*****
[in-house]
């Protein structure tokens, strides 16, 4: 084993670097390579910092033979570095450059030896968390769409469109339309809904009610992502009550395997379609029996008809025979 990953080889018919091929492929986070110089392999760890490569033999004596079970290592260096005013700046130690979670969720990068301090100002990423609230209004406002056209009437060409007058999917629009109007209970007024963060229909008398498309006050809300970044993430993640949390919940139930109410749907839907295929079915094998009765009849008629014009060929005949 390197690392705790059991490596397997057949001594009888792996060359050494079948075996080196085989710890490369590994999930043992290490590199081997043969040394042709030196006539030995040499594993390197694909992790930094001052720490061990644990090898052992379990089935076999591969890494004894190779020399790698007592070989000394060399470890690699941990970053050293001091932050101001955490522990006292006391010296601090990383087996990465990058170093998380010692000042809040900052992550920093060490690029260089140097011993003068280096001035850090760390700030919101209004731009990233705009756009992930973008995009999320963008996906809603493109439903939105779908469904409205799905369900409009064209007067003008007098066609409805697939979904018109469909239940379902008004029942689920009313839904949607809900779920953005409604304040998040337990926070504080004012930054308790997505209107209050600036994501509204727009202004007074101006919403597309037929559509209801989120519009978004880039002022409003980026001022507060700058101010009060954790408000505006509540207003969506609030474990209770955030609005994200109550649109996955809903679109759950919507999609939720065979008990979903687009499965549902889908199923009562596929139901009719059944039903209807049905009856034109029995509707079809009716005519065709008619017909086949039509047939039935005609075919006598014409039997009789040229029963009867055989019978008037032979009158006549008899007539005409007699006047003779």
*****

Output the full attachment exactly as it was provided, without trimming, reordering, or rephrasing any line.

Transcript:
[in-house]
């Protein structure tokens, strides 16, 4: 084993670097390579910092033979570095450059030896968390769409469109339309809904009610992502009550395997379609029996008809025979 990953080889018919091929492929986070110089392999760890490569033999004596079970290592260096005013700046130690979670969720990068301090100002990423609230209004406002056209009437060409007058999917629009109007209970007024963060229909008398498309006050809300970044993430993640949390919940139930109410749907839907295929079915094998009765009849008629014009060929005949 390197690392705790059991490596397997057949001594009888792996060359050494079948075996080196085989710890490369590994999930043992290490590199081997043969040394042709030196006539030995040499594993390197694909992790930094001052720490061990644990090898052992379990089935076999591969890494004894190779020399790698007592070989000394060399470890690699941990970053050293001091932050101001955490522990006292006391010296601090990383087996990465990058170093998380010692000042809040900052992550920093060490690029260089140097011993003068280096001035850090760390700030919101209004731009990233705009756009992930973008995009999320963008996906809603493109439903939105779908469904409205799905369900409009064209007067003008007098066609409805697939979904018109469909239940379902008004029942689920009313839904949607809900779920953005409604304040998040337990926070504080004012930054308790997505209107209050600036994501509204727009202004007074101006919403597309037929559509209801989120519009978004880039002022409003980026001022507060700058101010009060954790408000505006509540207003969506609030474990209770955030609005994200109550649109996955809903679109759950919507999609939720065979008990979903687009499965549902889908199923009562596929139901009719059944039903209807049905009856034109029995509707079809009716005519065709008619017909086949039509047939039935005609075919006598014409039997009789040229029963009867055989019978008037032979009158006549008899007539005409007699006047003779």